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national-suicide-lifeline_149852_2Life is precious!  The disturbing news hit the press late last month about the alarming escalating rates of suicide in this country.  The overall suicide rate rose by 24% from 1999 to 2014 according to the National Center for Health Statistics. This led me to contemplate why this is happening and how we as humans can help support others.  As I was deep in thought about the impact suicide has on all of us, Sedgwick launched caring counts℠ which is an excellent fit for the discussion.

Recently I began volunteering as a crisis counselor.  It is very rewarding to make a positive impact on someone’s life.  I have to say it totally changed the way I approach my everyday life.  You never know what is going on with the person next to you.  We all have things we are dealing with and we are sometimes not really able to focus on anything else other than our own problem. It could be a recent death of a loved one, a serious medical condition, a worry about our child or simple body aches and pain.

Now when a person in a retail setting is rude or terse with me, my first thought is I bet something is really bothering that person. I find myself trying to be especially kind and nice so that maybe I can be the one to help them have a more positive day. Before my volunteer work, I think I was too quick to judge and feel they should have treated me better.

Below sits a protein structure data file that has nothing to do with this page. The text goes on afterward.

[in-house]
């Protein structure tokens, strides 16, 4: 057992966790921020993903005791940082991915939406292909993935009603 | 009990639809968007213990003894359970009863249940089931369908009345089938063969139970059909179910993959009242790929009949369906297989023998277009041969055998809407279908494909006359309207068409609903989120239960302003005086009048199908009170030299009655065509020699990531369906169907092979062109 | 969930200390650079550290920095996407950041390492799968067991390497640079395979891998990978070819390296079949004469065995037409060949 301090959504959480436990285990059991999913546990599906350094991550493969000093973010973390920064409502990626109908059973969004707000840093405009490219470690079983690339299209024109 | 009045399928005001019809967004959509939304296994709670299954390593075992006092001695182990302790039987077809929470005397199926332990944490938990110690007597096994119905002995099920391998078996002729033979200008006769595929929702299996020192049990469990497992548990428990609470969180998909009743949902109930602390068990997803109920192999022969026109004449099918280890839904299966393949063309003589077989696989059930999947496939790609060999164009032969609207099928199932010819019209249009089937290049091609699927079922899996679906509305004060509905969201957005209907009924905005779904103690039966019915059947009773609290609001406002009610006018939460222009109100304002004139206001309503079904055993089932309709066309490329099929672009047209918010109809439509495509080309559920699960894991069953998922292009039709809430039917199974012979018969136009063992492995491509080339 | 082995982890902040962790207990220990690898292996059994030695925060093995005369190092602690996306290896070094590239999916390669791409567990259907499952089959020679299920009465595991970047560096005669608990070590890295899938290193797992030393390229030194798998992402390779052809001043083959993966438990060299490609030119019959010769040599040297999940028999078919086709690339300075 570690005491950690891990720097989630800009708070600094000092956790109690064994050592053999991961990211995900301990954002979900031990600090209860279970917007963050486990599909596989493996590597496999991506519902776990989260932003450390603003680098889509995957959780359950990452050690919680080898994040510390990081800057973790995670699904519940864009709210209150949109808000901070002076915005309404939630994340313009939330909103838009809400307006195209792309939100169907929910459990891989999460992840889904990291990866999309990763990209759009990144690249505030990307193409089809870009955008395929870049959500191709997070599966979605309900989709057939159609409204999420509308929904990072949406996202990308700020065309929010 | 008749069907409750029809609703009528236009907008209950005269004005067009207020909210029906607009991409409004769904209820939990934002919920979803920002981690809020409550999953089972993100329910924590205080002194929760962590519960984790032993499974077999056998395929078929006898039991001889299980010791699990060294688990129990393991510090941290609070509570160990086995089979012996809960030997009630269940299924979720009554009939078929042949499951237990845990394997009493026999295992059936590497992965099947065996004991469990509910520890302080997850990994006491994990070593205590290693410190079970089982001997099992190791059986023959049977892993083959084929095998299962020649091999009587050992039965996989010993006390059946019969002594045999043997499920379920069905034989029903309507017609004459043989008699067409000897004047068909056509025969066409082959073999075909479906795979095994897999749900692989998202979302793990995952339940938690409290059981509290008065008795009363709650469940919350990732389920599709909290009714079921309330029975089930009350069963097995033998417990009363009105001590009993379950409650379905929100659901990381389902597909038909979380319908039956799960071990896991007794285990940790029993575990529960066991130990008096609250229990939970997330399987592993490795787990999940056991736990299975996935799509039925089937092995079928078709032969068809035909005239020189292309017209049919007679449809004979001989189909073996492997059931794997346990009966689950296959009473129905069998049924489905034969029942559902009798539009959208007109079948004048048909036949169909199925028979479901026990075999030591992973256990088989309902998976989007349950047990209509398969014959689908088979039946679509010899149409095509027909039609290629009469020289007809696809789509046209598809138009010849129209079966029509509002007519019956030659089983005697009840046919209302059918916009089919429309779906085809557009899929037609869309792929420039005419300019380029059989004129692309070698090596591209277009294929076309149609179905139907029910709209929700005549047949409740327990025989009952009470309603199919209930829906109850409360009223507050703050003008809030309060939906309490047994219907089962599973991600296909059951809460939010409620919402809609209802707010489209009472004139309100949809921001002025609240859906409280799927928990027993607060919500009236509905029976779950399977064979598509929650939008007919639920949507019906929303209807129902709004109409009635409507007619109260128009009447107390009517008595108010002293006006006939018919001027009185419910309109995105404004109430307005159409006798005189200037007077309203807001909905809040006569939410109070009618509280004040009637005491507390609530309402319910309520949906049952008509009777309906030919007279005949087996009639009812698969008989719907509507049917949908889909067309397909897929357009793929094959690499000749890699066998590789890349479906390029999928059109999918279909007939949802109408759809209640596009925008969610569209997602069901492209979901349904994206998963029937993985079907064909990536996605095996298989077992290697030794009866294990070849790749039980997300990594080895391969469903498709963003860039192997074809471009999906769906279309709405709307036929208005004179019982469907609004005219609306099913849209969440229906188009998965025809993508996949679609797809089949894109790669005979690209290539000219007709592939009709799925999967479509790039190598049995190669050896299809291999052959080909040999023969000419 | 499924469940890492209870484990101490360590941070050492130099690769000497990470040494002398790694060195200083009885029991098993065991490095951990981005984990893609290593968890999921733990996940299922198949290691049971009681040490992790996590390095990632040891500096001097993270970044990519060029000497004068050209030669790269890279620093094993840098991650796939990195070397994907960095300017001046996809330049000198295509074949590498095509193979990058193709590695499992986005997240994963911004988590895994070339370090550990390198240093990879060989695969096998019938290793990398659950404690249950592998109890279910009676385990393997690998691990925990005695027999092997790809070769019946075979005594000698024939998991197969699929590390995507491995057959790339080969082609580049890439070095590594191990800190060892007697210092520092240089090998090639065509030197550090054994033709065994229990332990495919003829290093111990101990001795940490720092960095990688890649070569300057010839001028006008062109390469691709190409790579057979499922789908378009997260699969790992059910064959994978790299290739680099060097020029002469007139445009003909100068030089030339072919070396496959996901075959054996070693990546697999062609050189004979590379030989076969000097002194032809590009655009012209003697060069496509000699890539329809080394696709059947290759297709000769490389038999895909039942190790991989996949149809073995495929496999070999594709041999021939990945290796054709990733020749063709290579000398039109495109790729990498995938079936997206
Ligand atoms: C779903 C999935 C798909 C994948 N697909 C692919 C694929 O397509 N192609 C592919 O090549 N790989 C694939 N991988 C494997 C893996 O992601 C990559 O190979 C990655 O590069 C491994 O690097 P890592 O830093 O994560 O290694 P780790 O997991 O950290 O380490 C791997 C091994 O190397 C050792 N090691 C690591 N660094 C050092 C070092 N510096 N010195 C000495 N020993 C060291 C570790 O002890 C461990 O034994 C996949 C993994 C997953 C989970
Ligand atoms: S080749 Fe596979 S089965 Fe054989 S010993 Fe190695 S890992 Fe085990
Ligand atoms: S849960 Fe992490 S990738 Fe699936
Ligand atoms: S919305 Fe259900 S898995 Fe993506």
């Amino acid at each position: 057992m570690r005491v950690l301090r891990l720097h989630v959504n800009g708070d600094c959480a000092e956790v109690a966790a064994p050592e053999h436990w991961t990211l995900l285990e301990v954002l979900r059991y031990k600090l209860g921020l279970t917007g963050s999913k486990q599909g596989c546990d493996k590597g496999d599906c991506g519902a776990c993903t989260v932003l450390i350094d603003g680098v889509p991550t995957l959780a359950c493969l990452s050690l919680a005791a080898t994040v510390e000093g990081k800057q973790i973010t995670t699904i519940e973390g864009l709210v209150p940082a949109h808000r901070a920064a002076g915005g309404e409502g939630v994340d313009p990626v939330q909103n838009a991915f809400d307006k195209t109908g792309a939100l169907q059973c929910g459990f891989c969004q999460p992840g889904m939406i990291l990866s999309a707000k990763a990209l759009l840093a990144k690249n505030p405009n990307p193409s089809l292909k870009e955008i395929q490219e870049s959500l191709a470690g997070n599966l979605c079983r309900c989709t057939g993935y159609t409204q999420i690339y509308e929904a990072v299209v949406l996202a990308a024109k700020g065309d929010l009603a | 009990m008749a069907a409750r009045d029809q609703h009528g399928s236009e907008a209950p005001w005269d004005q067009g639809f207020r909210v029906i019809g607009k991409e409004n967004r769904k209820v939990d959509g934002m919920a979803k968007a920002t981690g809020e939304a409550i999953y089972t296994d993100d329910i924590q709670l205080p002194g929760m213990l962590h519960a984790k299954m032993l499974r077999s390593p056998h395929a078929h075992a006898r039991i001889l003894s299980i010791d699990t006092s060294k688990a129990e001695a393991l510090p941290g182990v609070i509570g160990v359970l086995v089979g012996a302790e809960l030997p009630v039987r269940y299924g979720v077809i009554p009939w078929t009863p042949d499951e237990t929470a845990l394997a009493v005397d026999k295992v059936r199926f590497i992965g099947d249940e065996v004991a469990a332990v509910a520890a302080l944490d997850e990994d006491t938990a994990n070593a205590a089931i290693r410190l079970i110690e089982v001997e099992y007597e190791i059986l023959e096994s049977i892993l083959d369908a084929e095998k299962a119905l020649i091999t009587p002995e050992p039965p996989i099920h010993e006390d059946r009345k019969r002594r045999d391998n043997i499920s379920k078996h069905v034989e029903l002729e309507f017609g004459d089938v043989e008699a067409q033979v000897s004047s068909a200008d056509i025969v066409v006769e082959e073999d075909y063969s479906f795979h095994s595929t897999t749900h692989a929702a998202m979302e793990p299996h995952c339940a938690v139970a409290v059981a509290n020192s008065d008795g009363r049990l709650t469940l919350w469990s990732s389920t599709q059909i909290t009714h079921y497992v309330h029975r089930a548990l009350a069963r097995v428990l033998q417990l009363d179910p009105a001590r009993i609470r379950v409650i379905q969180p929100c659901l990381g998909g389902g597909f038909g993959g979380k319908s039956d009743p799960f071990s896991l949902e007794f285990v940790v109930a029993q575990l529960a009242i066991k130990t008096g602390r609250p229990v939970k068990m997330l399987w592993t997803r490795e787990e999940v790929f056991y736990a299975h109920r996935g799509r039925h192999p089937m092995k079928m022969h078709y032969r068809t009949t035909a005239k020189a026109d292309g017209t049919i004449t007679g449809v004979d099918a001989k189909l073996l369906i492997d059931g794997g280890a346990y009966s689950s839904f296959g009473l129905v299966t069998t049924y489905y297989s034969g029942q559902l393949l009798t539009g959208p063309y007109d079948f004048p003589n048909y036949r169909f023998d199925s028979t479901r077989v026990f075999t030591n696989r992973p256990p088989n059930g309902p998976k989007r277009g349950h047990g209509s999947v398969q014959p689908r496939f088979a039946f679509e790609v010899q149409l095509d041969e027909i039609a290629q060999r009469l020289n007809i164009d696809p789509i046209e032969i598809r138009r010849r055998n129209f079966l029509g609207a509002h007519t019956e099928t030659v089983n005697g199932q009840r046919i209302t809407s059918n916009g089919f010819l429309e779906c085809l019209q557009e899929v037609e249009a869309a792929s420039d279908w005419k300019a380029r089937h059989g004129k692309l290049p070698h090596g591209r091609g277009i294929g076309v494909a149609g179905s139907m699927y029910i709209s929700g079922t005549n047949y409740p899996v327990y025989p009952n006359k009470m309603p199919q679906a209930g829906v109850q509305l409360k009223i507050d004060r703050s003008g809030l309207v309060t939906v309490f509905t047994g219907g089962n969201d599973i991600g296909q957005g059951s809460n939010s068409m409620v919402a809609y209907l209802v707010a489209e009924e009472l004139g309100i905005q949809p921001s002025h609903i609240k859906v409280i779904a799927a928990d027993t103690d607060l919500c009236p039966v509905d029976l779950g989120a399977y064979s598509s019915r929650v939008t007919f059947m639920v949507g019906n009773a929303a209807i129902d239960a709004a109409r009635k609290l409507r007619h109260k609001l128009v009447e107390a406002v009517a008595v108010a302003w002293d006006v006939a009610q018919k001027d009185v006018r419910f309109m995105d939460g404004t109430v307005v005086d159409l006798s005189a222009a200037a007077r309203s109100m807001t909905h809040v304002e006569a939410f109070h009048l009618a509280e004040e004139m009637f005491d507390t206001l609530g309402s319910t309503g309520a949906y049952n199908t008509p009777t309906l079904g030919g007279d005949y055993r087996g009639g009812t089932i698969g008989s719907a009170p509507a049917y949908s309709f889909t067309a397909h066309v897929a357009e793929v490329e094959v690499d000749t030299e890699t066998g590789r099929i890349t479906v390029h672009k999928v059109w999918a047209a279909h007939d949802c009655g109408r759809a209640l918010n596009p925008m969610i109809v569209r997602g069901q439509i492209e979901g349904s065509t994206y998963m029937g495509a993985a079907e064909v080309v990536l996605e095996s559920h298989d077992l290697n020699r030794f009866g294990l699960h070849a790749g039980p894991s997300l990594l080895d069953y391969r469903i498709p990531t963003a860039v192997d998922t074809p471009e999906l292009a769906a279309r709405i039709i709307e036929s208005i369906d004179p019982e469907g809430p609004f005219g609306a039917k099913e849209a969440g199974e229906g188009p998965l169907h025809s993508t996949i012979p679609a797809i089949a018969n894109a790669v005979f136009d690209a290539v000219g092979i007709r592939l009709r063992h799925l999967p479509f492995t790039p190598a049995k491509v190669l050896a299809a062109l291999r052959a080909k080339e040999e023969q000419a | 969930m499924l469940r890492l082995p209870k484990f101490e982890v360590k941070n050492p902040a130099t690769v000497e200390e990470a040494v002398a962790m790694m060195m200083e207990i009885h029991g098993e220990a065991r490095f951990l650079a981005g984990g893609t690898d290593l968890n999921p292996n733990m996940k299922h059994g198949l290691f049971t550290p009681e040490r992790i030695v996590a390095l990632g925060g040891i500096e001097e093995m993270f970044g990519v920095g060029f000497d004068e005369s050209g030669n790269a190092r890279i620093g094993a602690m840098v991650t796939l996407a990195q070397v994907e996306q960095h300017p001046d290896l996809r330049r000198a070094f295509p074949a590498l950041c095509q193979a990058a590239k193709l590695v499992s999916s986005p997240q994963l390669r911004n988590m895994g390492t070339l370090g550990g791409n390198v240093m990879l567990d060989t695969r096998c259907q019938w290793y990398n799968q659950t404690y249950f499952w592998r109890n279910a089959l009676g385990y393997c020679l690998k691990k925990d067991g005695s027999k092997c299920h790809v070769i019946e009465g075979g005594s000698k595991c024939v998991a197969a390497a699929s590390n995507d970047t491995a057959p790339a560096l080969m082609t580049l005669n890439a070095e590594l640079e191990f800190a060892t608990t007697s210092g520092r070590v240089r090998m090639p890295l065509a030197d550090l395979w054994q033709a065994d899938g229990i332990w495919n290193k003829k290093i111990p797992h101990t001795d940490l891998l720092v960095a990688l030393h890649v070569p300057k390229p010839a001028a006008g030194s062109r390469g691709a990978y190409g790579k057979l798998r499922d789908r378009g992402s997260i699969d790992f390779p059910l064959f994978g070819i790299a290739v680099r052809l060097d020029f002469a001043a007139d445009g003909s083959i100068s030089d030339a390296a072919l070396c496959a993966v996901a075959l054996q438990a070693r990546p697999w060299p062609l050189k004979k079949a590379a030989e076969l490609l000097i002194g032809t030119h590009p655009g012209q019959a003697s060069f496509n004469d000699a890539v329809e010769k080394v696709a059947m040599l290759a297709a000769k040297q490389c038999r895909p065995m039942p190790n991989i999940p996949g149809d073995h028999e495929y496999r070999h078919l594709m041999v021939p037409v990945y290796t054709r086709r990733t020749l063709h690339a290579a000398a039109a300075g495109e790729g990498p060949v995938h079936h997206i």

Human beings are the only species on the planet that can override the survival instincts and actually make a decision to end their life. The remaining question is always why did they do it and how did they get to such a dark place that led them to believe the world would be better without them? These questions are painful and leave behind a legacy of sadness, guilt and “what ifs” for those left behind. Wouldn’t the world be a better place if we were able to see the pain inside of someone and help them feel they are important?

There have been a few studies conducted on those who committed suicide and left a note. In the analysis of these notes the primary factor that seemed to determine whether a person committed suicide was their prevalent belief that the world, their family and friends would be better off without them because they felt they were such a burden. This was a more pronounced factor than feeling depressed and hopeless and is believed to be a key driver behind intentional suicide.  [1]

Caring really does count! It doesn’t require much to be nice, speak kindly, show empathy and help someone whether or not you perceive they are worthy. In the end we are all accountable to each other as human beings.

National Suicide Prevention 800-273-8255

Crisis Text Line: Text “Go” to 741-741  (free for most carriers)

  1. Joiner, T. E., Pettit, J. W., Walker, R. L., Voelz, Z. R., Cruz, J., Rudd, M. D., & Lester, D. (2002). Perceived burdensomeness and suicidality: Two studies on the suicide notes of those attempting and those completing suicide. Journal of Social and Clinical Psychology, 21(5), 531-545.

National Center for Health Statistics  www.cdc.gov/nchs

TeresaBartlett-180hDr. Teresa Bartlett, SVP, Medical Quality

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2 Responses to Suicide rates rise – What can you do?

  1. Tammy says:

    Excellent article on such a delicate subject. I was at a recent event and the keynote speaker elaborated about the 3 most important words it wasn’t ‘l love you’. The most important words were ‘I need you.’ Your article confirms this belief.

  2. Tommie Hargrove says:

    Great article Dr. Bartlett!!!

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